People are prepared to do what it takes to help tackle the climate emergency as part of the economic recovery from Covid-19. How might this grassroots commitment be harnessed to bring about lasting positive change?
With air pollution plummeting, carbon emissions falling and a slower pace of life prevailing during the pandemic, there have been growing calls for society to resist returning to how things were before the pandemic.
A survey in the UK found that 79 per cent of people support “green recovery” from the pandemic, and were prepared to continue many of the lifestyle changes forced upon them by coronavirus, including cycling and working from home.
With so much uncertainty about the future, how can people be brought along with the economic recovery so they truly have a say in what society looks like?
A survey found that 79 per cent of people in the UK want a ‘green recovery’ from Covid. Image: Beeline Navigation
A place at the table: deliberative democracy
The Climate Assembly UK is a group of 108 UK citizens chosen to represent the country and help shape policy to reach net-zero carbon emissions by 2050. The group was created by Involve, a public participation charity.
Sarah Allan, the charity’s head of engagement, says they have “a vision for democracy” that puts people at the heart of decision making.
“The changes needed to get to net-zero are obviously going to change people’s lives so they need to have a say,” she explains. “There’s also a growing appreciation that some of the challenges facing us at the moment aren’t going to be solved in a traditional top-down way and that we’re going to need to involve people in order to solve them.”
Some of the challenges facing us at the moment aren’t going to be solved in a traditional top-down way
Another organisation that aims to help nurture this kind of political participation is mySociety. The charity is responsible for They Work For You, a platform that allows people to keep tabs on the voting records of politicians.
Demystifying parliament, argues the charity, empowers ordinary people to engage with politics and gives them more confidence in holding MPs to account.
“I think all the big world events that are going on at the moment – not just Covid and not just the climate but also Black Lives Matter – have shown there are things people can do to make their voice heard,” says Myf Nixon, a spokesperson for the charity.
Building back, green: collective investment
Another way to help people feel involved is to “ask them to put their money where their mouth is” as Ross Mackinnon, councillor for West Berkshire Council says.
The local authority recently benefitted from the UK’s first-ever local government green bond – a new model for raising money to fund sustainable local developments – which closed after reaching its £1m target in October.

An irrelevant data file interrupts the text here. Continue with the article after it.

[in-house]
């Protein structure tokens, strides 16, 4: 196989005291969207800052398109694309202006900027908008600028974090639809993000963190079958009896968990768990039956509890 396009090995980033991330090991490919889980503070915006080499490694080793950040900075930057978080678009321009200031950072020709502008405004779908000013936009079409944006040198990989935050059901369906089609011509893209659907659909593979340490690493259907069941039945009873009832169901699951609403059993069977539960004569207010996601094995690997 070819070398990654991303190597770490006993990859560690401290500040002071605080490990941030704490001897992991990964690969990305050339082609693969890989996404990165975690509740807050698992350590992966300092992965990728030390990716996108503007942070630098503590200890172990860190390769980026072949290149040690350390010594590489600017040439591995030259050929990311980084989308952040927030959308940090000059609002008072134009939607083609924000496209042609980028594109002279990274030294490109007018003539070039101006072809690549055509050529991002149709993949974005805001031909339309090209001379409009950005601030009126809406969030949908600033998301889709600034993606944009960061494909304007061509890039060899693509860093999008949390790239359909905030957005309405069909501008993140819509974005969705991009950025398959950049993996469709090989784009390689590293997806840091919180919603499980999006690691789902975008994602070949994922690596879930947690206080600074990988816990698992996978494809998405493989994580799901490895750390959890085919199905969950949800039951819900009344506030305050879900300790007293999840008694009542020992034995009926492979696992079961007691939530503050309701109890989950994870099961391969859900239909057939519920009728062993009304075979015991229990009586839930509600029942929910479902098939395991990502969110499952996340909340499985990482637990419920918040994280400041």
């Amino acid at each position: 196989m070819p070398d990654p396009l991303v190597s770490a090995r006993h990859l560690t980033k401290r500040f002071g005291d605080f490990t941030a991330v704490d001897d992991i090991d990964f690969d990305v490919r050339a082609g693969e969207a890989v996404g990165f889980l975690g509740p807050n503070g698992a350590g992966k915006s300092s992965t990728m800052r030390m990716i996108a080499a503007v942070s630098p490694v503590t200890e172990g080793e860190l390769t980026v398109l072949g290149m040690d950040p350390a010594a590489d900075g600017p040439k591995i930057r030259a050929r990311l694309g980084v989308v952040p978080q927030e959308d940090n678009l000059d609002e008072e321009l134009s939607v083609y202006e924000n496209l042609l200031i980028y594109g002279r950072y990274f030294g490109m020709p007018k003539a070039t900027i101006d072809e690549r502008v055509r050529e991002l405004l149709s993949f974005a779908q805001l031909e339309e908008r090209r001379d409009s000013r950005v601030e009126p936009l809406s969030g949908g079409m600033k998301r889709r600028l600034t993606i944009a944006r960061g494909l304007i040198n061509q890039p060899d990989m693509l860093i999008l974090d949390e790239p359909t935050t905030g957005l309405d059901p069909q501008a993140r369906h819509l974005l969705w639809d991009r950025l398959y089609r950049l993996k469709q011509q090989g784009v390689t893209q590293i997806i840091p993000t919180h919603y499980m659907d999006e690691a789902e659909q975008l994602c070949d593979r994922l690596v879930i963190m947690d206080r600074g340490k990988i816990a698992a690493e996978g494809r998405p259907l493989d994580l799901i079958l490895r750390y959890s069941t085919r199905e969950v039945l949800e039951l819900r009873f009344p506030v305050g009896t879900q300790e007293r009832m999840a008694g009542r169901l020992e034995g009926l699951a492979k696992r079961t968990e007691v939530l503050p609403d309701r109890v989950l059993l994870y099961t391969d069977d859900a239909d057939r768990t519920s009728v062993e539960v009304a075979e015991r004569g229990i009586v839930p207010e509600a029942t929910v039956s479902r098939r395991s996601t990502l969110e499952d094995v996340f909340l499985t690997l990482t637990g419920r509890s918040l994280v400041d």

The Community Municipal Investment (CMI) is an investment opportunity offered to the public by a local authority, via the crowdfunding platform Abundance, and is tied to specific green and social projects.
By investing as little as £5, local people can help support an important project for their area’s future, which underfunded-councils might otherwise not be able to finance, while receiving a long-term, low-risk return. CMIs also help investors feel more connected to their communities at a time when most of us are spending more time at home.
“Our local investors feel good when they drive past and see a solar panel being installed or a tree being planted, so it really enhances the sense of community,” says Mackinnon. “They also get a financial return. It’s win-win for them and for us as a local authority.”
Local investors feel good when they drive past and see a solar panel being installed or a tree being planted – it enhances the sense of community
Helen Wright, a resident of Newbury, invested £1,000 in the West Berkshire CMI, which helped fund rooftop solar panels on local schools. She says the idea appealed because “it felt good to invest in something local which would have real benefits for local people”.
She adds: “We need more solar energy to take us away from fossil fuels and this was going to help local schools as well.”
Bruce Davis, founder and managing director of Abundance, hopes to see every local authority take advantage, with Warrington council having just closed its CMI; Leeds city council next in line, and West Berkshire mulling its next bond offer already.
“If every local authority in the UK issued a green bond to create jobs and assets in the community that strengthen the economy but also deliver net-zero, then everyone will benefit from this mobilisation to recover from the shock of Covid, and be better prepared for the coming shock of the climate emergency,” he says.
Employment with a future: meaningful green jobs
Another way to ensure the recovery is green is to inject cash into creating jobs. Tree planting and wetland restoration have been mooted as ways to create employment. For the millions who have lost their jobs during the pandemic, learning ‘low-carbon skills’ could be a way back into work.
But after the government’s widely mocked careers quiz, how can this shift be meaningful? The Resolution Foundation, which estimates that more than 600,000 young people could become unemployed this year because of coronavirus, says the UK is particularly inexperienced in guiding workers through career changes. It advocates supporting young people in the form of apprenticeships and further education, as well as investment in training programmes linked to jobs in sectors such as social care and green energy.
Davis agrees: “The economic recovery needs to create more jobs and at the same time we need to make sure we don’t fall behind in the timetable to reach net-zero.”
He adds: “The recovery shouldn’t be about big flagship projects, though. It should be about investments in every community in the UK, because otherwise some people will benefit from this transition and others won’t.”